which post-operative transsexuals live in an intermediate zone as not quite one
gender or the other is no longer sustainable. Domestic recognition of this
evaluation may be found in the report of the Interdepartmental Working Group
and the Court of Appeal's judgment of Bellinger v. Bellinger (see paragraphs 50,
52-53).
91. The Court does not underestimate the difficulties posed or the important
repercussions which any major change in the system will inevitably have, not
only in the field of birth registration, but also in the areas of access to records,
family law, affiliation, inheritance, criminal justice, employment, social security
and insurance. However, as is made clear by the report of the
Interdepartmental Working Group, these problems are far from insuperable, to
the extent that the Working Group felt able to propose as one of the options full
legal recognition of the new gender, subject to certain criteria and procedures.
No concrete or substantial hardship or detriment to the public interest has
indeed been demonstrated as likely to flow from any change to the status of
transsexuals and, as regards other possible consequences, the Court considers
that society may reasonably be expected to tolerate a certain inconvenience to
enable individuals to live in dignity and worth in accordance with the sexual
identity chosen by them at great personal cost.
93. Having regard to the above considerations, the Court finds that the
respondent Government can no longer claim that the matter falls within their
margin of appreciation, save as regards the appropriate means of achieving
recognition of the right protected under the Convention. Since there are no
significant factors of public interest to weigh against the interest of this
individual applicant in obtaining legal recognition of her gender reassignment, it
reaches the conclusion that the fair balance that is inherent in the Convention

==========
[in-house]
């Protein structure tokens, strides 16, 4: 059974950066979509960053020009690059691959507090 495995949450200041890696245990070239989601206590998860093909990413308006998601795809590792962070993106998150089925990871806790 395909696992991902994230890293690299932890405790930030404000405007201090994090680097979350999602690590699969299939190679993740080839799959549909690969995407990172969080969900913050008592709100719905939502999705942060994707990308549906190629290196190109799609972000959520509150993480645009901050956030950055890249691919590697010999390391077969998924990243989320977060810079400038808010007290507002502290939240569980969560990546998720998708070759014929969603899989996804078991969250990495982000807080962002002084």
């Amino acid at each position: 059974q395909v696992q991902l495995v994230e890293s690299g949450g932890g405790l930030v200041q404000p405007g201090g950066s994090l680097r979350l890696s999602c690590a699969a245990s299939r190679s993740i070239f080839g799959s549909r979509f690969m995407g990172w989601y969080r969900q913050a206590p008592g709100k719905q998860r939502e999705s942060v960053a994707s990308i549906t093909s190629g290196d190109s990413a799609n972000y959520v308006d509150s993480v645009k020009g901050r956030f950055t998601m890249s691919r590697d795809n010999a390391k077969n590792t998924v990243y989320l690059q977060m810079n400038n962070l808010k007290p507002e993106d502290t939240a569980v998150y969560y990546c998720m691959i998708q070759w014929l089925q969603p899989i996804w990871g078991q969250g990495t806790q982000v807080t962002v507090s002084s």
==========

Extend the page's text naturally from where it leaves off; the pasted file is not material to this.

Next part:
now tilts decisively in favour of the applicant. There has, accordingly, been a
failure to respect her right to private life in breach of Article 8 of the Convention.
Caso I vs. Reino Unido: mujer trans operada, a quien le piden su certificado
registral en diversos trmites incluyendo el de trabajo. ( 8 , 12 , 14 ) : el Tedh
analiza el caso de acuerdo a un enfoque evolutivo :
56. The Court observes that the applicant, registered at birth as male, has
undergone gender re-assignment surgery and lives in society as a female.
Nonetheless, the applicant remains, for legal purposes, a male. This has had,
and continues to have, effects on the applicant's life where sex is of legal
relevance and distinctions are made between men and women, as, inter alia, in
the area of pensions and retirement age. The applicant has also given
examples of situations where she has been required, as a matter of course, to
show her birth certificate. Though the Government argued that she would be
able to request to show some other form of identification, this would risk in itself
drawing attention to the applicant's situation.
57. It must also be recognised that serious interference with private life can
arise where the state of domestic law conflicts with an important aspect of
personal identity.

-2003: Caso Van Kuck vs Alemania ( derecho a ser odo 6, vida privada 8 , (no
discriminacin) 14): mujer trans, demanda que el servicio privado de salud le
costee sus operaciones de cambio de sexo. El Tedh hace importantes
precisiones sobre el derecho a la vida privada:

69. As the Court has had previous occasion to remark, the concept of private
life is a broad term not susceptible to exhaustive definition. It covers the
physical and psychological integrity of a person (X and Y v. the Netherlands,
judgment of 26 March 1985, Series A no. 91, p. 11, 22). It can sometimes
embrace aspects of an individuals physical and social identity (Mikulic v.
Croatia, no. 53176/99, 53, 7 February 2002). Elements such as, for example,
gender identification, name and sexual orientation and sexual life fall within the
personal sphere protected by Article 8 (see e.g. B. v. France, cited above, 63;
Burghartz v. Switzerland, judgment of 22 February 1994, Series A no. 280-B,
24; Dudgeon v. the United Kingdom, judgment of 22 October 1991, Series A no.
45, 41; Laskey, Jaggard and Brown v. the United Kingdom, judgment of 19
February 1997,Reports 1997-I, 36, and Smith and Grady v. the United
Kingdom, nos. 33985/96 and 33986/96, 71, ECHR 1999-VI). Article 8 also